If you compare FMA’s character designs to the manga’s or Brotherhood’s, there are some interesting differences in the style of drawing the same characters. The manga makes everyone look a little rounded, so most of the characters appear to have baby fat on their faces, even grown men like Mustang, and Hawkeye has more weight to her body. Brotherhood chose to stick to the manga’s character designs closely, while FMA decided to simplify the characters subtly. The complicated characters, like Armstrong, are drawn with fewer lines, while main characters, like Ed and Mustang, have more angular faces. This change probably helped the series appeal to mainstream audiences and enhances its serious, sometimes-philosophical feel. Personally, I still prefer FMA’s character designs, even though I prefer the manga and Brotherhood as a whole. There’s just something about Mustang’s face….

Haha. I agree about the character designs. The more realistic jaw lines help boost the visual maturity of the series, which aligns well with the politically charged plot line.

OVERALL: If you haven’t read the manga, or watched Fullmetal Alchemist Brotherhood, I think Fullmetal Alchemist would still offer you an enjoyable way to pass the time. If you have read the manga, or seen parts of the newer series, just skip this one. In fact, if you haven’t seen any of the various formats, just go ahead and skip this one, and move onto the manga or Brotherhood. Really I don’t think there’s much need to revisit this series, now that there are better ways to see the characters and plot develop.

I know there are a lot of die hard fans of the original who can’t stand to watch the newer version, but I think it’s safe to say that’s all chalked up to the nostalgia factor. Probably the only thing FMA has to offer that its other formats don’t, is drawn out Elric brother slap-stick comedy. So if you think you can live without that, don’t worry about what you’re “missing out on.” Really, the only reason I went back and finished this was because Crystal wouldn’t let me start Brotherhood until I’d watched the second half of this series. After reading the manga, I have to say I agonized the whole time I was watching the ending. Just don’t mix the two. You can still watch FMA, but if you’re going to, get it out of the way first before you see anything else.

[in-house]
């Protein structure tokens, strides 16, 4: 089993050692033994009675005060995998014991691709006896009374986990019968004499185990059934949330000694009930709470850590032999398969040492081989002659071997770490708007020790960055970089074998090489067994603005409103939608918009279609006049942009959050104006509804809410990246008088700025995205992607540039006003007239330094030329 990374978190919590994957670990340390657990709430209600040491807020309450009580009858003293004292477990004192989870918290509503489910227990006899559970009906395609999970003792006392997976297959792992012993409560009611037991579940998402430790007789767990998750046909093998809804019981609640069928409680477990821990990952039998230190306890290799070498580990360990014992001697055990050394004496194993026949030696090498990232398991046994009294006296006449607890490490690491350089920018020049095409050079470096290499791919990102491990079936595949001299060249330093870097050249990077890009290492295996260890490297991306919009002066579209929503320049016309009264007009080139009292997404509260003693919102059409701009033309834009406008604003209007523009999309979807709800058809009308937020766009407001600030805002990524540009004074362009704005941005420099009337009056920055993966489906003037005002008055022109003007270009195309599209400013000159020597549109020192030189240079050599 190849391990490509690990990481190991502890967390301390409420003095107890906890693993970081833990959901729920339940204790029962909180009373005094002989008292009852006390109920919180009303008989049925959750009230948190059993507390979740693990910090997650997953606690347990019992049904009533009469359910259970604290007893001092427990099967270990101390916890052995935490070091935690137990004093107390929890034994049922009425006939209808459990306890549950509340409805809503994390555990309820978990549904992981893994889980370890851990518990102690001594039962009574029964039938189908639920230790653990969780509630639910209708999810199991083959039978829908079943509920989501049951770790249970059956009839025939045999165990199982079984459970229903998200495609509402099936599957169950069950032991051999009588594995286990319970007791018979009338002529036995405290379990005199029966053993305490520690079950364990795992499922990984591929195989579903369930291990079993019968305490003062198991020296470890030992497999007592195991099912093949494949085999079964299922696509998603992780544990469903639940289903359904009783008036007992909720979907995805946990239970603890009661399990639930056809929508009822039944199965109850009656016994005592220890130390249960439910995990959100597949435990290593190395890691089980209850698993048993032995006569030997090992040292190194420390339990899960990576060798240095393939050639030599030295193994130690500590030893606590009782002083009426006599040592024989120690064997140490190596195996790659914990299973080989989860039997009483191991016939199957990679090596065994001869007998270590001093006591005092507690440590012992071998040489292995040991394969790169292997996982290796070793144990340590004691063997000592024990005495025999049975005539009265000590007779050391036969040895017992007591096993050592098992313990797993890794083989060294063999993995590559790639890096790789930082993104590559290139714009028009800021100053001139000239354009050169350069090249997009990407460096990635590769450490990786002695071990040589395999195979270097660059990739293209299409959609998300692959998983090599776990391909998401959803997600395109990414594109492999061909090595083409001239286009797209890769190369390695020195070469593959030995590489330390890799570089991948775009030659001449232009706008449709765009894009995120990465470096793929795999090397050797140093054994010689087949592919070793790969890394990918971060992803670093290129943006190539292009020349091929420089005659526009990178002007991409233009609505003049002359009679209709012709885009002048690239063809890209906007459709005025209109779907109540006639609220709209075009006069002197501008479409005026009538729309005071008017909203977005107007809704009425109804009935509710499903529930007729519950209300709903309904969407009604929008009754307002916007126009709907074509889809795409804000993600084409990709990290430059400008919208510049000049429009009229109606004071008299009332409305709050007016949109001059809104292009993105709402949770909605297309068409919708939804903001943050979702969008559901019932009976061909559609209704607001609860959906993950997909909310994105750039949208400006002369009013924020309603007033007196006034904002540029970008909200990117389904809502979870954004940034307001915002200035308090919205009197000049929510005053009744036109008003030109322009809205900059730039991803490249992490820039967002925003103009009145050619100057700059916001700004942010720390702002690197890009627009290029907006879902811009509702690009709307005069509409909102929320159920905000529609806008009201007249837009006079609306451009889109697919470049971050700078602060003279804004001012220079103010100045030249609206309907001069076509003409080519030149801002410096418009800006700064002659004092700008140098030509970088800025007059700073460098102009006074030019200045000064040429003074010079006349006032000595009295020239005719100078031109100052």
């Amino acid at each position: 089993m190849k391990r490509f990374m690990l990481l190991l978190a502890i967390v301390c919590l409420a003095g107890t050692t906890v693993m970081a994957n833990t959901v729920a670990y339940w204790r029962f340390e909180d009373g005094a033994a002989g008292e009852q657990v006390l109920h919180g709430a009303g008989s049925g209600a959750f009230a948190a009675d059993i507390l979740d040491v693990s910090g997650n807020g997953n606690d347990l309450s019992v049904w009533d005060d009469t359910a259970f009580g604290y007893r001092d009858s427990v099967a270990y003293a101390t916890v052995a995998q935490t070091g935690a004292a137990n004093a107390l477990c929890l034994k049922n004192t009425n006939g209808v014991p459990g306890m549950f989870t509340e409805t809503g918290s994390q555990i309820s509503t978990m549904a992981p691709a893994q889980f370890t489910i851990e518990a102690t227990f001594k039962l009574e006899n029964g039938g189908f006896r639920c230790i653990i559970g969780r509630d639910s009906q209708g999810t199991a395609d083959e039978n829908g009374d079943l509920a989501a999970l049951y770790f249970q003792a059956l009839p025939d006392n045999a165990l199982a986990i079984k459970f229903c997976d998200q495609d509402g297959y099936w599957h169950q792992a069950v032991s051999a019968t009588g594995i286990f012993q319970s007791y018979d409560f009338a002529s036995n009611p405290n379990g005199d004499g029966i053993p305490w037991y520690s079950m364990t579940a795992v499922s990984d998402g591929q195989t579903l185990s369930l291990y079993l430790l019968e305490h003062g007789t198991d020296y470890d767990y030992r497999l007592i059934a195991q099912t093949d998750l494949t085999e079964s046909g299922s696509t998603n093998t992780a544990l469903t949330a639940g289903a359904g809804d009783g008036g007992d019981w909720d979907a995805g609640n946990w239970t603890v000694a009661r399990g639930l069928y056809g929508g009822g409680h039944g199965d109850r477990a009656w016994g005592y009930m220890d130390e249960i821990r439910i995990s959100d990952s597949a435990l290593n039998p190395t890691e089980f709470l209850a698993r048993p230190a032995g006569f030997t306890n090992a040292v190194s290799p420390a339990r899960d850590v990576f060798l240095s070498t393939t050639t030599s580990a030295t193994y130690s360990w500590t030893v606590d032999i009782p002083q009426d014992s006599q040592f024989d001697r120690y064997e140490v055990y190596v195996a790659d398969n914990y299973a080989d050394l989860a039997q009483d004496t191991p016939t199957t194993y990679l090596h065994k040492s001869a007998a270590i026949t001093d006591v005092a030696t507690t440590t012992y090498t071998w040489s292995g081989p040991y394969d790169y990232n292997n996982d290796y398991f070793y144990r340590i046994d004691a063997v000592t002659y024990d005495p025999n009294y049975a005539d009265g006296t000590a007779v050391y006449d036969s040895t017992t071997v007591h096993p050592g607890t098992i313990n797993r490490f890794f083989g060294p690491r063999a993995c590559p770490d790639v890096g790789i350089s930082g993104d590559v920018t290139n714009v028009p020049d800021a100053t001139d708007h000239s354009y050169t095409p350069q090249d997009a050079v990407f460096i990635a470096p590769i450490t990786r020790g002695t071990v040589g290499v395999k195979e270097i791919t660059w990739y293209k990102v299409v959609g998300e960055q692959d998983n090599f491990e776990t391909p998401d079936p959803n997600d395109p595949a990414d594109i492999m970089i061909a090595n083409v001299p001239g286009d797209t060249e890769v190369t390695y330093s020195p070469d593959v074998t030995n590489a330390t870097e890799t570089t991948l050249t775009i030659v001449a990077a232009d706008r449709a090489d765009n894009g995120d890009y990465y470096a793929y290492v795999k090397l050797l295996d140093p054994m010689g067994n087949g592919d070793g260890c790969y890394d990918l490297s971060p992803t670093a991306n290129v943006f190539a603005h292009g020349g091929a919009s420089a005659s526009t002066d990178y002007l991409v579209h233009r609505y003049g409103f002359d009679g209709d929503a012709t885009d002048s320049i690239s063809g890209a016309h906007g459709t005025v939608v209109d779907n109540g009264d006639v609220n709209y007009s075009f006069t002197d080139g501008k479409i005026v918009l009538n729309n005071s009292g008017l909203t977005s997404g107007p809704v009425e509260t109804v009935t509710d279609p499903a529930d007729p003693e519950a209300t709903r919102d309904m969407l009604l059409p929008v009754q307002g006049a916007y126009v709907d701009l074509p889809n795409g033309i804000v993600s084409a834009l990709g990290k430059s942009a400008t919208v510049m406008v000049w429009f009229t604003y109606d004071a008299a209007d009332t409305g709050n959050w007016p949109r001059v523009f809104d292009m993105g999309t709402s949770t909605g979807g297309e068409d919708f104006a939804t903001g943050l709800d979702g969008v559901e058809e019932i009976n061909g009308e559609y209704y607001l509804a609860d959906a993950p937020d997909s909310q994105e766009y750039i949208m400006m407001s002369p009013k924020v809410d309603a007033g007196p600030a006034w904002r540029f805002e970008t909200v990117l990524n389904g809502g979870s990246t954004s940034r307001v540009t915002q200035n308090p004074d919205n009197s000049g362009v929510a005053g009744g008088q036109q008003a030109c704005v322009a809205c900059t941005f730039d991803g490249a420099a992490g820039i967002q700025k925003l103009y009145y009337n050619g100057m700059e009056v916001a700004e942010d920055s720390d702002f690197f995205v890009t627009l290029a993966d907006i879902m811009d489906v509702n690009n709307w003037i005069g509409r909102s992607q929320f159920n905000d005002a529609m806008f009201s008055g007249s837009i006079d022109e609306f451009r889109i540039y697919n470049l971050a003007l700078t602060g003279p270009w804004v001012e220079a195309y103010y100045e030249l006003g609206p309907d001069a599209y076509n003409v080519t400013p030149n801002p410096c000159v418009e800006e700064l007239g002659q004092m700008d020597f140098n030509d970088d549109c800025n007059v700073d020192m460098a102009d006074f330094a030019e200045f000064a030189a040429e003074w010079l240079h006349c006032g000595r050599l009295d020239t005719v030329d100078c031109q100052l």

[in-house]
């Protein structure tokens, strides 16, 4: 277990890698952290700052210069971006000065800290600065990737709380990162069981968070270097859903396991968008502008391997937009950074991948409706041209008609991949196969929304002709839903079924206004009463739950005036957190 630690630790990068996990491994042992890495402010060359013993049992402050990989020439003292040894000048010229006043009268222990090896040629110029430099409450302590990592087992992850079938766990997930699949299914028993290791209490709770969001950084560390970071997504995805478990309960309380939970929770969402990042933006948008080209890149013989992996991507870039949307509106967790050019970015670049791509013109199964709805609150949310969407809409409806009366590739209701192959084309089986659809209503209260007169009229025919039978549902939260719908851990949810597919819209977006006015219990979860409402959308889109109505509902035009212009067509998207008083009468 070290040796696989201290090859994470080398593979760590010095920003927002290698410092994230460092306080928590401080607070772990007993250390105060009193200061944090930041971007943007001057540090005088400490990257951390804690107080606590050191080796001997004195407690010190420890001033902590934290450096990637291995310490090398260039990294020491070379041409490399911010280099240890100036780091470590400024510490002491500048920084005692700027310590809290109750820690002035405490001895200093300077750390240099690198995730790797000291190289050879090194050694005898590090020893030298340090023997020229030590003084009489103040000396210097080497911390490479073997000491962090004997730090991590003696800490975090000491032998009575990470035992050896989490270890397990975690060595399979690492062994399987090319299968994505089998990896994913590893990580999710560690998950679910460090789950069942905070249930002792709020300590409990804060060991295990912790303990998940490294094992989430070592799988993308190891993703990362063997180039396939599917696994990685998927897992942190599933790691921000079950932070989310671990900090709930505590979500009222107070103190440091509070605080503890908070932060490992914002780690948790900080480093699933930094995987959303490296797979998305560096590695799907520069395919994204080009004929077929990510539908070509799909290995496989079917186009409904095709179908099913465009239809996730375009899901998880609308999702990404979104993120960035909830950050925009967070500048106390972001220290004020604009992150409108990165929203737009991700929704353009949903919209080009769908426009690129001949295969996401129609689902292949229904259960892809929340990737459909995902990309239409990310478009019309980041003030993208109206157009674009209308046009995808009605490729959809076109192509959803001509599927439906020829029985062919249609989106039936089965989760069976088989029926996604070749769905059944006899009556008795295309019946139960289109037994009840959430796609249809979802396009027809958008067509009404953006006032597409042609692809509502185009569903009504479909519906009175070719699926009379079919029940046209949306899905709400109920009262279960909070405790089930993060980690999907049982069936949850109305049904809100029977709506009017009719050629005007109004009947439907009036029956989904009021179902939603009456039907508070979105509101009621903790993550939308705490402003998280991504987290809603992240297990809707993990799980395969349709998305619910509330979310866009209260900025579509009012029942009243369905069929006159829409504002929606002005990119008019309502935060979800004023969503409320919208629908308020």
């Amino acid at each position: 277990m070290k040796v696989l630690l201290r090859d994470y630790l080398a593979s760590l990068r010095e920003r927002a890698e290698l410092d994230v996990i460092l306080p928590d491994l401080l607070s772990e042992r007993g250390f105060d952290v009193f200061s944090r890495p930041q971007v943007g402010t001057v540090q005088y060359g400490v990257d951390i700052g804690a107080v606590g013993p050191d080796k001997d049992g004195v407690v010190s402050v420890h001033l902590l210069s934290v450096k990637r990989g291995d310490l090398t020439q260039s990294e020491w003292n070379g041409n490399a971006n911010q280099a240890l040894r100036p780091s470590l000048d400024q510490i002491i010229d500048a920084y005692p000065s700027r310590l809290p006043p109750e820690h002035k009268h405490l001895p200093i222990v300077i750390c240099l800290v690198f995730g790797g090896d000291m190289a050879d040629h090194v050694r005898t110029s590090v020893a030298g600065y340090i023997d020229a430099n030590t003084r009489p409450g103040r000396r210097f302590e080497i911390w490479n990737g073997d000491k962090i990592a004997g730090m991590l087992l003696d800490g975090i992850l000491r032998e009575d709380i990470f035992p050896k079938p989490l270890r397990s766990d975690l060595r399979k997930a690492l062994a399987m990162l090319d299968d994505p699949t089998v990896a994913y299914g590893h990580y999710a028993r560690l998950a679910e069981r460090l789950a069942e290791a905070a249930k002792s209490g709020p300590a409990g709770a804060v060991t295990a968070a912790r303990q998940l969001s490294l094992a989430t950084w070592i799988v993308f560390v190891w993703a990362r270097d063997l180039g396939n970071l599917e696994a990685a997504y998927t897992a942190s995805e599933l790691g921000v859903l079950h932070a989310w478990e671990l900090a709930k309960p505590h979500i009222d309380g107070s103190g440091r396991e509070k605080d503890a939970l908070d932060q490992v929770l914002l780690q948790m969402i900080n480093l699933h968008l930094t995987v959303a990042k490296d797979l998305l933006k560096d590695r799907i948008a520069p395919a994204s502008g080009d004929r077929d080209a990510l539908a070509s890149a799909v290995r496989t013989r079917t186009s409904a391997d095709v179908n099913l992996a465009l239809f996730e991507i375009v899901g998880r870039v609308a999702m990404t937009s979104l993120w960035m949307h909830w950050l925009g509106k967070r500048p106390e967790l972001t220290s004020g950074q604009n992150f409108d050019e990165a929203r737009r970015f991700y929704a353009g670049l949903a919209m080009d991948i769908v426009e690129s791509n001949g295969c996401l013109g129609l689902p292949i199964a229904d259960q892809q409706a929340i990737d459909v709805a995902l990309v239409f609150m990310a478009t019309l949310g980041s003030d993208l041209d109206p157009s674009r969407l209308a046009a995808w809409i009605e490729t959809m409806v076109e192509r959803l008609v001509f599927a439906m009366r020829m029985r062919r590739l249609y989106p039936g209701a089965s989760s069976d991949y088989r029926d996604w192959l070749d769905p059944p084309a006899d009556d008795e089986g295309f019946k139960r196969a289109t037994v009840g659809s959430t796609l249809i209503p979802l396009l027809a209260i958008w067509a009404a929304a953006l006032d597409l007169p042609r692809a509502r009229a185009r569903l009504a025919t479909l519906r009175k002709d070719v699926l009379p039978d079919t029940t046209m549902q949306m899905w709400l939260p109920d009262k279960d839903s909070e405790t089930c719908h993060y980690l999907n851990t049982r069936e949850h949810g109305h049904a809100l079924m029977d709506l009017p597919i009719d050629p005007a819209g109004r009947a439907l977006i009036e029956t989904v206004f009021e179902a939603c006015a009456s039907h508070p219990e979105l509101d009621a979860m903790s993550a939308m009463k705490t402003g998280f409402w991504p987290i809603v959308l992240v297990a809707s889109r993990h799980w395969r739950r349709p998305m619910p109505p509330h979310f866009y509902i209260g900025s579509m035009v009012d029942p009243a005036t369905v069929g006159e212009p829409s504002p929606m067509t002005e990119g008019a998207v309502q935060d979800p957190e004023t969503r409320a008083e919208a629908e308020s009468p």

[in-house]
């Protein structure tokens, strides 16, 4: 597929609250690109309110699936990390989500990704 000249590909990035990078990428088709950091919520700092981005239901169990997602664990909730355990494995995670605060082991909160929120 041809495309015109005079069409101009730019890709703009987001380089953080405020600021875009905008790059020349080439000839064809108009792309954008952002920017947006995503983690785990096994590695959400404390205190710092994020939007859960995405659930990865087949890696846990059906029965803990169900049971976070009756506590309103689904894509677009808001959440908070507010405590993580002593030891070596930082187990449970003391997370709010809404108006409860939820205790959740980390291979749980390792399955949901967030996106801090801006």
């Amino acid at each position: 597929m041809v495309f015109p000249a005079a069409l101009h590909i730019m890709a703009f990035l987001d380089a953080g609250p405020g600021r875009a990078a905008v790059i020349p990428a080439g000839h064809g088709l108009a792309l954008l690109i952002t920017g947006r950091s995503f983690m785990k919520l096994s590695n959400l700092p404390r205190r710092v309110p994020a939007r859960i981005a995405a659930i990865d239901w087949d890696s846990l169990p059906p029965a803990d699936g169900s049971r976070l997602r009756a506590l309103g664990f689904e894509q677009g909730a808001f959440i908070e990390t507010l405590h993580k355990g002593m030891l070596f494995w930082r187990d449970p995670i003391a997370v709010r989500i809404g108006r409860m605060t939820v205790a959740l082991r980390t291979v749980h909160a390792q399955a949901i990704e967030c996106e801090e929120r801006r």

OVERALL: Though I like Brotherhood more, I can’t help but think FMA has its own merit, and I don’t think this is because of nostalgia. Yes, I fell in love with that version first, but I also recognize its many flaws. The characters develop in a way that I find less appealing and less probable, while the plot begins to stop making sense after a certain point. Conqueror of Shamballa? Awful! FMA has a lot of problems, particularly where plot holes are concerned.

Despite all that, though, FMA takes more risks and has more to say than Brotherhood. Freed from the restrictions of shounen manga, FMA goes to dark places and raises disturbing questions. While Brotherhood touches on many of the same topics, like military corruption and the oppression in the Middle East, FMA takes a harsher stand on them and explores them more fully. While it makes much less sense, FMA has a stronger thematic message than Brotherhood, which I respect. I don’t think every anime fan should watch FMA—if you’re into shounen anime, Brotherhood should be enough for you. If you want a thought-provoking watch, though, go for FMA first. There’s a reason why so many people still love it, even if it ends in a train wreck. And, if you still like Brotherhood more, you can still spend hours analyzing the similarities and differences.

I’m glad you had a different experience than me, and were able to point out some of FMA’s unique characteristics. I’ve been thinking about giving the series a re-watch with my husband. Perhaps it’ll be a better watch in the future without me rushing through it to watch Brotherhood, which I had already decided would be better. In which case you could probably say I’m just as biased as all the nostalgia fans, only in the opposite way.


2 thoughts on “Fullmetal Alchemist

  1. as much as i have seen of this series i like it. i really enjoy the fact that i can get a great overview from the pair of you!!! >,< love and misses!!!